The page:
A formal letter of complaint sent to U.S. Defense Secretary James Mattis has revealed that a U.S. Air Force Brigadier General has been operating "an online evangelical Christian ministry" since 2013, violating government and military rules on proselytization — the act of trying to get someone to change faiths.
The letter penned by the Military and Religious Freedom Foundation (MRFF), a nonprofit organization advocating for the separation of church and state in the military, was sent to Mattis and the Pentagon on Sunday after 41 complaints were received about Brig. Gen. E. John Teichert, Newsweek's Nina Burleigh reported Monday.
The 22-page complaint letter, also sent to Teichert's commanders at Edwards Air Force Base, requests an investigation into whether the general's "conduct interferes with or violates the civil liberties of service-members and civilians under his command."
On his site the Prayers at Lunchtime for the United States (PLUS), the general describes himself as "an active duty Brigadier General who has served in the United States Air Force since 1994, and who was saved by grace through faith in Christ in 2004."
"The Lord has blessed his career while burdening his heart with the need for our nation to return to its Christian foundation," it continues under the section titled 'About John'.
At the end of the paragraph lies a link to his 2014 interview with Pastor Paul Chappell, in which he explains his reasoning for establishing such a site as: "to prompt Christians to be faithful in prayer such that it will spur widespread revival in our nation. The goal is to change our national spirit so that the Lord can change our national direction. I'm concerned about our country's drift away from the foundation on which we were built."
Under "Motivation," Teichert says his posts "are directed towards Christians, who have failed to pray as we should and on whose watch this nation has drifted from its foundation. Christians are encouraged to find a place to pray and advertise it so that others can join them. This type of group prayer will create an environment of encouraging others, challenging others, and prompting accountability."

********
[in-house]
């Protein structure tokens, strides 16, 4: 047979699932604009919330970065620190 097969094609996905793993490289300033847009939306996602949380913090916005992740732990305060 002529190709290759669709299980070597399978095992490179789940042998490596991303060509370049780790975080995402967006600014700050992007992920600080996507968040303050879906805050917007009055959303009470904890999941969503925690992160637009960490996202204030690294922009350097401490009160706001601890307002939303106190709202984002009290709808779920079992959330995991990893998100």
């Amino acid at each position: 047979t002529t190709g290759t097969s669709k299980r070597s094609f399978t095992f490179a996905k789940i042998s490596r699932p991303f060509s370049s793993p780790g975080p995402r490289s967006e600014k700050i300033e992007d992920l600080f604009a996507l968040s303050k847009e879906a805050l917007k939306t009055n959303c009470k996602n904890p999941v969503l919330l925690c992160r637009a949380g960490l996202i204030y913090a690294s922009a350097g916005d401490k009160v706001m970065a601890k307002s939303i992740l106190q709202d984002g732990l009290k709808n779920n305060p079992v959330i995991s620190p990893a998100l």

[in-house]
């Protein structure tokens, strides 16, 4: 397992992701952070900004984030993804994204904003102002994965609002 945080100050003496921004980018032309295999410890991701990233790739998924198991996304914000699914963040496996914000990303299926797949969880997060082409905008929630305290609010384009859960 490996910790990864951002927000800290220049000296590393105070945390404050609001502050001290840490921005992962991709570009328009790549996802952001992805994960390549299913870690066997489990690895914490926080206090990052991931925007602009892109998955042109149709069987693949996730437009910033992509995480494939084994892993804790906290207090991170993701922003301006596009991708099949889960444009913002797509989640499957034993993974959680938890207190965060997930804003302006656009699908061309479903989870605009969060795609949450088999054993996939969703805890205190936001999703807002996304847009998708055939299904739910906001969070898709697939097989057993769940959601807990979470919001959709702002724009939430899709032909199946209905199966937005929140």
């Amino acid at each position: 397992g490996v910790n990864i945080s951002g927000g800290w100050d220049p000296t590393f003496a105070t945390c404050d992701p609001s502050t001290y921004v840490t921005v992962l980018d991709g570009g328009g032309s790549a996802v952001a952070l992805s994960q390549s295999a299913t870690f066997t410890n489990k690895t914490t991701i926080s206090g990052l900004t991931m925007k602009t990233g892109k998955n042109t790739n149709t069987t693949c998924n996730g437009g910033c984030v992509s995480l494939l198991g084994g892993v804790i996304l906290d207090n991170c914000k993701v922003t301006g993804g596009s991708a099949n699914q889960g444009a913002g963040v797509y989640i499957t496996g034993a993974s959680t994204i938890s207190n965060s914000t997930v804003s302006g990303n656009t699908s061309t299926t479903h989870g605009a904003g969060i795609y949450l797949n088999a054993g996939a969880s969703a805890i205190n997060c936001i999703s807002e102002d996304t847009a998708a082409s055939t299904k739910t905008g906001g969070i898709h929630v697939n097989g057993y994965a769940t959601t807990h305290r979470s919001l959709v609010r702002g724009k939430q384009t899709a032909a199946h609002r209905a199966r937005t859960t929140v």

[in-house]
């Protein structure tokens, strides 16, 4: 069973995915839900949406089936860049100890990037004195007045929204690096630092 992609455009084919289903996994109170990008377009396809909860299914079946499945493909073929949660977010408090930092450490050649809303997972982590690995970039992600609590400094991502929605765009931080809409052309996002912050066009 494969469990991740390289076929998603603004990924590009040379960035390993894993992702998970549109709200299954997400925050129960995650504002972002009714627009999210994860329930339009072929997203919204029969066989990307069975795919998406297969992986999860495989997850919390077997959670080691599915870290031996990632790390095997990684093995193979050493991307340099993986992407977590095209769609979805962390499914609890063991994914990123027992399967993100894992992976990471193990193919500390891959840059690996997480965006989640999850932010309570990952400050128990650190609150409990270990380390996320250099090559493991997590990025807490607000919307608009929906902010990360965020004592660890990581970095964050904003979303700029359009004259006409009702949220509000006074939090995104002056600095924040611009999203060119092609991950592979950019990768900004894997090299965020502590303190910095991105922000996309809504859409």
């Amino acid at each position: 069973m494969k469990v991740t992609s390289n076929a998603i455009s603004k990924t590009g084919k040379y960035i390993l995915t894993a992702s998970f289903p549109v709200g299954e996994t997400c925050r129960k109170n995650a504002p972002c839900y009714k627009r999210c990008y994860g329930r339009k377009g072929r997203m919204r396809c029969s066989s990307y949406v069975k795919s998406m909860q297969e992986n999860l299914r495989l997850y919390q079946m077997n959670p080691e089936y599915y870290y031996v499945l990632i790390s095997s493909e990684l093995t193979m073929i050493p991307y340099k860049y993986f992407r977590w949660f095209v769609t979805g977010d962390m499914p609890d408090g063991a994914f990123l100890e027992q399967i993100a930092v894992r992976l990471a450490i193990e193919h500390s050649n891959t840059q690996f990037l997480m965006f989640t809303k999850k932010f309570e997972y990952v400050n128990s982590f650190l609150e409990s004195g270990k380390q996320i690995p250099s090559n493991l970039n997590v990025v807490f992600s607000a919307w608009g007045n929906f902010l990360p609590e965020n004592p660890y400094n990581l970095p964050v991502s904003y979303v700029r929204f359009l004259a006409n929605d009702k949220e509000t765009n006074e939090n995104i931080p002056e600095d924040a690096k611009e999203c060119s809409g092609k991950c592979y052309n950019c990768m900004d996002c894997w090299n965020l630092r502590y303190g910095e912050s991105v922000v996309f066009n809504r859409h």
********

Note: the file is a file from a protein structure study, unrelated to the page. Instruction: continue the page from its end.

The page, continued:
The general also calls for Christians to pray for "A return to our Biblical Foundation", "Appreciation for our national Christian heritage" and "Appreciation for a nation formed, blessed and prospered by God's power" in his list of prayers.
The MRFF says such remarks clearly show Teichert's Christian dominionist beliefs, according to which Christians should, and eventually will, take control of the government that will be ruled by Biblical law. Dominionism also sees America's founding fathers as devout evangelicals and the U.S. as a Christian nation.
By not including a disclaimer on his website, Teicher has violated Air Force standards, MRFF states in the letter, as his words might be construed as "officially endorsing or disproving of, or extending preferential treatment for a faith, belief, or absence of belief."
The letter also suggests Teichert infringes several articles of the United Code of Military Justice (UCMJ) and Supreme Court rulings restricting the First Amendment rights of military personnel.
"MRFF submits that Brig. Gen. Teichert's publicly posted remarks demonstrate his discriminatory animus and overt condemnation of all personnel under his command who do not share his personal and particular dominionistic brand of Christianity," the letter says.
"For those members of the 412th Test Wing at EAFB who are, e.g., agnostic, atheist, Hindu, Jewish, Mormon, Muslim, humanists, secularists, etc., his conduct at issue here, 'seriously compromises [his] standing as an officer,'" the NGO concludes, underlining that his site violates military diversity regulations.
The founder and president of the MRFF Michael Weinstein called Teichert "an unconstitutional train wreck," demanding that his enablers at the U.S. Air Force and Department of Defense are revealed immediately.